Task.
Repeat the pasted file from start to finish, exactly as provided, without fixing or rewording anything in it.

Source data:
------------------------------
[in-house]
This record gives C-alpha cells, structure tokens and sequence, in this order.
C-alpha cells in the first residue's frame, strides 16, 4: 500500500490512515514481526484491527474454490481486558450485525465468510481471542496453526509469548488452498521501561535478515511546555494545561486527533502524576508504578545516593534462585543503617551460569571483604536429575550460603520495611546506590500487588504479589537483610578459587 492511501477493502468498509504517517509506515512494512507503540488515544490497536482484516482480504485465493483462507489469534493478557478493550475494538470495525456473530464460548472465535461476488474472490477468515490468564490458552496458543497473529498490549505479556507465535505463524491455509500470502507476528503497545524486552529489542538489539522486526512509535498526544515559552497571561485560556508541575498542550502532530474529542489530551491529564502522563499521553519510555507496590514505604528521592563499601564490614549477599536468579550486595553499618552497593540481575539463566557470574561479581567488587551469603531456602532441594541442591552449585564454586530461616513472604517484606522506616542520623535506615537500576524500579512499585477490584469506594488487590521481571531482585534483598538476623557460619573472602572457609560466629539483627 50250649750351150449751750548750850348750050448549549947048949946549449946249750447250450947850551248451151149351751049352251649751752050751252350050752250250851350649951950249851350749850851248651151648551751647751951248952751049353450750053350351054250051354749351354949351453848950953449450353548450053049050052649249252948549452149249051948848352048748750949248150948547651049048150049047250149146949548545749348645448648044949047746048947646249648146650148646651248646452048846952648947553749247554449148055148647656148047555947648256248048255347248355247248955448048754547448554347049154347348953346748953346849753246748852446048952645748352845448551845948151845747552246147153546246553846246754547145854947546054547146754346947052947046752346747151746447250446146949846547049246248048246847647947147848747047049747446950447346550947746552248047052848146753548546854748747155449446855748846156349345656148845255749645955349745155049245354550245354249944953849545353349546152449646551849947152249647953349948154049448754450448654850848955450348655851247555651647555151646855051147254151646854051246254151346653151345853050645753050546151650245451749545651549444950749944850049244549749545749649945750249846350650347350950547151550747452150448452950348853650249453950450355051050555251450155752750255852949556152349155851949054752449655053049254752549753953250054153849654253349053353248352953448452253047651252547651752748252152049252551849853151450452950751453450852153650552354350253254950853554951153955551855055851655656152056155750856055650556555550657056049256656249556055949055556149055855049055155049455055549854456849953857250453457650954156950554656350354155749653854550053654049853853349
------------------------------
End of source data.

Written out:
[in-house]
This record gives C-alpha cells, structure tokens and sequence, in this order.
C-alpha cells in the first residue's frame, strides 16, 4: 500500500490512515514481526484491527474454490481486558450485525465468510481471542496453526509469548488452498521501561535478515511546555494545561486527533502524576508504578545516593534462585543503617551460569571483604536429575550460603520495611546506590500487588504479589537483610578459587 492511501477493502468498509504517517509506515512494512507503540488515544490497536482484516482480504485465493483462507489469534493478557478493550475494538470495525456473530464460548472465535461476488474472490477468515490468564490458552496458543497473529498490549505479556507465535505463524491455509500470502507476528503497545524486552529489542538489539522486526512509535498526544515559552497571561485560556508541575498542550502532530474529542489530551491529564502522563499521553519510555507496590514505604528521592563499601564490614549477599536468579550486595553499618552497593540481575539463566557470574561479581567488587551469603531456602532441594541442591552449585564454586530461616513472604517484606522506616542520623535506615537500576524500579512499585477490584469506594488487590521481571531482585534483598538476623557460619573472602572457609560466629539483627 50250649750351150449751750548750850348750050448549549947048949946549449946249750447250450947850551248451151149351751049352251649751752050751252350050752250250851350649951950249851350749850851248651151648551751647751951248952751049353450750053350351054250051354749351354949351453848950953449450353548450053049050052649249252948549452149249051948848352048748750949248150948547651049048150049047250149146949548545749348645448648044949047746048947646249648146650148646651248646452048846952648947553749247554449148055148647656148047555947648256248048255347248355247248955448048754547448554347049154347348953346748953346849753246748852446048952645748352845448551845948151845747552246147153546246553846246754547145854947546054547146754346947052947046752346747151746447250446146949846547049246248048246847647947147848747047049747446950447346550947746552248047052848146753548546854748747155449446855748846156349345656148845255749645955349745155049245354550245354249944953849545353349546152449646551849947152249647953349948154049448754450448654850848955450348655851247555651647555151646855051147254151646854051246254151346653151345853050645753050546151650245451749545651549444950749944850049244549749545749649945750249846350650347350950547151550747452150448452950348853650249453950450355051050555251450155752750255852949556152349155851949054752449655053049254752549753953250054153849654253349053353248352953448452253047651252547651752748252152049252551849853151450452950751453450852153650552354350253254950853554951153955551855055851655656152056155750856055650556555550657056049256656249556055949055556149055855049055155049455055549854456849953857250453457650954156950554656350354155749653854550053654049853853349